Review by Stephanie Fields.
The relationship between the media and protestors, has always been a contentious one. Often times what’s broadcast on television and published in articles doesn’t reflect a well-rounded understanding of what is actually happening on the ground. When the infamous “No Media” signs encased the tents of student protestors at the University of Missouri, it was not only an attempt to create a safe space, but to take control of their story.
University of Missouri, Mizzou, made headlines in November 2015 when the Football Team refused to attend practice or play in future games as an act of solidarity with Concerned Student 1950, a student organization named in honor of the year the first black student was admitted to Mizzou. It was an act rarely, if ever, seen by student athletes who are often the face and financial force behind their institutions, their voices and interests seldom heard. However, the problems at Mizzou stretched further back than the football team’s involvement. After a series of racist attacks taking place on Mizzou’s campus was met with continued silence by former University President, Tim Wolfe, a graduate student, Jonathan Butler, went on a hunger strike calling for the resignation or termination of Wolfe.
The 8-day strike culminated in a rally of support for Butler and sparked campus wide protests highlighting what really happens at Mizzou. Attention began to swell and Concerned Student 1950 maintained a safe space — guarding themselves from the media who had recently swarmed Ferguson, Missouri and pumped out articles that shifted focus away from the murder of Mike Brown and misconstrued civil unrest for unprovoked violence. It happened again in Baltimore. It happened in Cleveland. It began to happen at Mizzou when journalists misread students’ insistence on a safe-space as a hatred for journalist. The distrust of the media’s intentions often begs the question of who can one trust with one’s story?
Concerned Student 1950 is a documentary providing a rare inside look into a story fiercely protected by students. The 30 minute film shows a student-led movement with a spirit and dedication reminiscent of their SNCC and BPP predecessors. We see just how far students are pushed to ensure a safe learning environment. Butler’s hunger strike is not an action all of his peers agree with, but the frustration and desperation is an ethos that rocks the campus’ foundation waking up students who initially felt powerless. From the beginning of the movement students set up a strict opposition to media coverage. Signs bearing the words “No Media” stand as buffers between the revolutionaries and those whose only aim is to get “a story, they’re [the media] are not really here for our voices—some of these people are students and they want a job, that is what they’re here for.”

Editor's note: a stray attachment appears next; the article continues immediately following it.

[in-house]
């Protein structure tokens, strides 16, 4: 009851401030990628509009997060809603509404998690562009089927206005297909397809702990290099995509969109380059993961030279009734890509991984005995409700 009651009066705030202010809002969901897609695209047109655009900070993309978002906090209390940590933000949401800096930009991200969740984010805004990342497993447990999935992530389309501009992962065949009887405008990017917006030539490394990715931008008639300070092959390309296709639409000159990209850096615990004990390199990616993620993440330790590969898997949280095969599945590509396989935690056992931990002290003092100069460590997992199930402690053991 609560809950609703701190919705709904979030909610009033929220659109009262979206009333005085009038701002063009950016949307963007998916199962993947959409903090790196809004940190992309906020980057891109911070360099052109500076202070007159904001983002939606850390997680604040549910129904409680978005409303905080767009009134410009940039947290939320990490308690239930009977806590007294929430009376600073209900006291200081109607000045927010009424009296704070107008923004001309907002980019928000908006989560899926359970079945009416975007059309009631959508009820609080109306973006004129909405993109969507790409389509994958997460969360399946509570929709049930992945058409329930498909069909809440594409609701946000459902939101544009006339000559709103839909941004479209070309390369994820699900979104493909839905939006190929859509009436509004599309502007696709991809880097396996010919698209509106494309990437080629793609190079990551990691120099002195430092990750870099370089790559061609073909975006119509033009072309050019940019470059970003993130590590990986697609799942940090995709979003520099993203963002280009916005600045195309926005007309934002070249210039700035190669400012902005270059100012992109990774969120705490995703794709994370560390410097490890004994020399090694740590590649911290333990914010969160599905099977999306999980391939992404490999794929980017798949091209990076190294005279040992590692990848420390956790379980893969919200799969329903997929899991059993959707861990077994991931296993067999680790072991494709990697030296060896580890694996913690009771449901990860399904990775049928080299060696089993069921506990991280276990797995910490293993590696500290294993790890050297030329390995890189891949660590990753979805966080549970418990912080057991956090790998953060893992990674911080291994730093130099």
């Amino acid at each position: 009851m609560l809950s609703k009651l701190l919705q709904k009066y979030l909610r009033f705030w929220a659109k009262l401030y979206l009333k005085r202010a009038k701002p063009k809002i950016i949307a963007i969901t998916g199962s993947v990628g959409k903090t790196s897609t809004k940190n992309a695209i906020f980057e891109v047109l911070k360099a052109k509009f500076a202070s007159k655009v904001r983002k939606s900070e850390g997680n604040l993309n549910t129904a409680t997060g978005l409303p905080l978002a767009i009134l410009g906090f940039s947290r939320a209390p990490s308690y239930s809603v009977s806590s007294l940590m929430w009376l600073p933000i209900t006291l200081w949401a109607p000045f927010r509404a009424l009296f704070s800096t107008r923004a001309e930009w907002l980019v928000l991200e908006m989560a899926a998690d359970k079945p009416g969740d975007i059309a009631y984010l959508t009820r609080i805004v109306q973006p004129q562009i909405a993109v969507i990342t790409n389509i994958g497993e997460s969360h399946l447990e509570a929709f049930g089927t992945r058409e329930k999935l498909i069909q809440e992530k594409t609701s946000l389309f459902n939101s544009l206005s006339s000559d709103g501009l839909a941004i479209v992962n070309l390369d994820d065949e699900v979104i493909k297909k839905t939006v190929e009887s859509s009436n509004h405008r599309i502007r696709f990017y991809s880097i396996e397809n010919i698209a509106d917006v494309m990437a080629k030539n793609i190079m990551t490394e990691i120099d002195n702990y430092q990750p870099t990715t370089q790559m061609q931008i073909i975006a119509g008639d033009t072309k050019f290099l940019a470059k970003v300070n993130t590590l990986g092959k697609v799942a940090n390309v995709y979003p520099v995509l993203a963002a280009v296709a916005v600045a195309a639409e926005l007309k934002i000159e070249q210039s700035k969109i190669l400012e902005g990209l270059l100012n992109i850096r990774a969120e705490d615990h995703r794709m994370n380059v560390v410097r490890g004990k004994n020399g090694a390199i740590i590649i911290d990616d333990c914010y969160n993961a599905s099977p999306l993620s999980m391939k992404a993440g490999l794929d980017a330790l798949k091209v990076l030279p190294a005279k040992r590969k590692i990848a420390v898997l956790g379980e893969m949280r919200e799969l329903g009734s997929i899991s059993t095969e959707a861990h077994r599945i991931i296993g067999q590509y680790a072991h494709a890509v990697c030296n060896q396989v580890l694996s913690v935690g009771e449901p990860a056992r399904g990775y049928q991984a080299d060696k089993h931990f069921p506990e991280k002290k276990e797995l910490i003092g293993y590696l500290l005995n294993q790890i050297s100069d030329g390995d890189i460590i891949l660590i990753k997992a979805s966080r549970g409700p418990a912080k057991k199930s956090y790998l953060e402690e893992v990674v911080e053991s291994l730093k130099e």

It’s a distrust rightfully felt, as no outsider can fully grasp the gravity of the students’ struggle to exist at an institution where one’s gpa and achievements cannot save them from being viewed as “a bunch of niggas.” No article would cite the armor of hugs protesters cloaked themselves in, or the tears and prayers exchanged after an emotionally tense demonstration. Concerned Student 1950 shows the physical, mental, and emotional weight student activists carried on their shoulders as they demanded not for dialogue, but action.
One of the most powerful moments in the documentary is when the crowd of victorious students dance to Kendrick Lamar’s “Alright” after the announcement of Tim Wolfe’s resignation. The celebration is quickly interrupted by not only the media’s misinterpretation of safe-space, but violent threats made against Mizzou’s black students in a series of tweets. We see just how short-lived a reprieve in the battle for justice is, but just when the body begins to get weary and fear begins to prey, the group of students join hands in a robust cry of “ASHA, POWER. ASHA, POWER,” reminding us all of the strength and power in solidarity.
“This is not a moment, this is a movement,” shouts one of the Concerned Student 1950 founding members.
Eventually, the barrier of “No Media” surrounding the protest tents are taken down as students begin to reflect on the power of media’s role in the revolution.
Concerned Student 1950 is an in-depth look inside a movement that sparked several campus uprisings across America and will leave viewers questioning the media’s complicated role in the revolution.
Watch Concerned Student 1950, in its entirety, below.
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